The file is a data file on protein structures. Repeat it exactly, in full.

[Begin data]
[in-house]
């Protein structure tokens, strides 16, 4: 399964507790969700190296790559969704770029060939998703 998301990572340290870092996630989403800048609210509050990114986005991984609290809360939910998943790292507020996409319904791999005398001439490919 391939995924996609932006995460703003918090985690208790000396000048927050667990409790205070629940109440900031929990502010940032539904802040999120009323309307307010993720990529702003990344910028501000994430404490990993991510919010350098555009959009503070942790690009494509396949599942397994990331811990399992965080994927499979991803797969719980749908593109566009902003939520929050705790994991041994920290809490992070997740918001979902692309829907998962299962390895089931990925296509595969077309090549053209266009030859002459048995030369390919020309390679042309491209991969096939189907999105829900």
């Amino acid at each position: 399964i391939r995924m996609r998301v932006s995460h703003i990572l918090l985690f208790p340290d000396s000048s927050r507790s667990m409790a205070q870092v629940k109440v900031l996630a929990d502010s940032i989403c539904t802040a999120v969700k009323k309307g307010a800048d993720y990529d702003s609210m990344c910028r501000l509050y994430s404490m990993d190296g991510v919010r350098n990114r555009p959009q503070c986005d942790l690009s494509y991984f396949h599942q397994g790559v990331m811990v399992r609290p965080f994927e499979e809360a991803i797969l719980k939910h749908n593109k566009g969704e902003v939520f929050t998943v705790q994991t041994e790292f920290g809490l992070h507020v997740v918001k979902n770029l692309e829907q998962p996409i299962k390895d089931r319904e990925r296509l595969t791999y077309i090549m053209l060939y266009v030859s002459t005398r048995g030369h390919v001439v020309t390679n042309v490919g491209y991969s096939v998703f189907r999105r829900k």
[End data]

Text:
[in-house]
């Protein structure tokens, strides 16, 4: 399964507790969700190296790559969704770029060939998703 998301990572340290870092996630989403800048609210509050990114986005991984609290809360939910998943790292507020996409319904791999005398001439490919 391939995924996609932006995460703003918090985690208790000396000048927050667990409790205070629940109440900031929990502010940032539904802040999120009323309307307010993720990529702003990344910028501000994430404490990993991510919010350098555009959009503070942790690009494509396949599942397994990331811990399992965080994927499979991803797969719980749908593109566009902003939520929050705790994991041994920290809490992070997740918001979902692309829907998962299962390895089931990925296509595969077309090549053209266009030859002459048995030369390919020309390679042309491209991969096939189907999105829900």
């Amino acid at each position: 399964i391939r995924m996609r998301v932006s995460h703003i990572l918090l985690f208790p340290d000396s000048s927050r507790s667990m409790a205070q870092v629940k109440v900031l996630a929990d502010s940032i989403c539904t802040a999120v969700k009323k309307g307010a800048d993720y990529d702003s609210m990344c910028r501000l509050y994430s404490m990993d190296g991510v919010r350098n990114r555009p959009q503070c986005d942790l690009s494509y991984f396949h599942q397994g790559v990331m811990v399992r609290p965080f994927e499979e809360a991803i797969l719980k939910h749908n593109k566009g969704e902003v939520f929050t998943v705790q994991t041994e790292f920290g809490l992070h507020v997740v918001k979902n770029l692309e829907q998962p996409i299962k390895d089931r319904e990925r296509l595969t791999y077309i090549m053209l060939y266009v030859s002459t005398r048995g030369h390919v001439v020309t390679n042309v490919g491209y991969s096939v998703f189907r999105r829900k």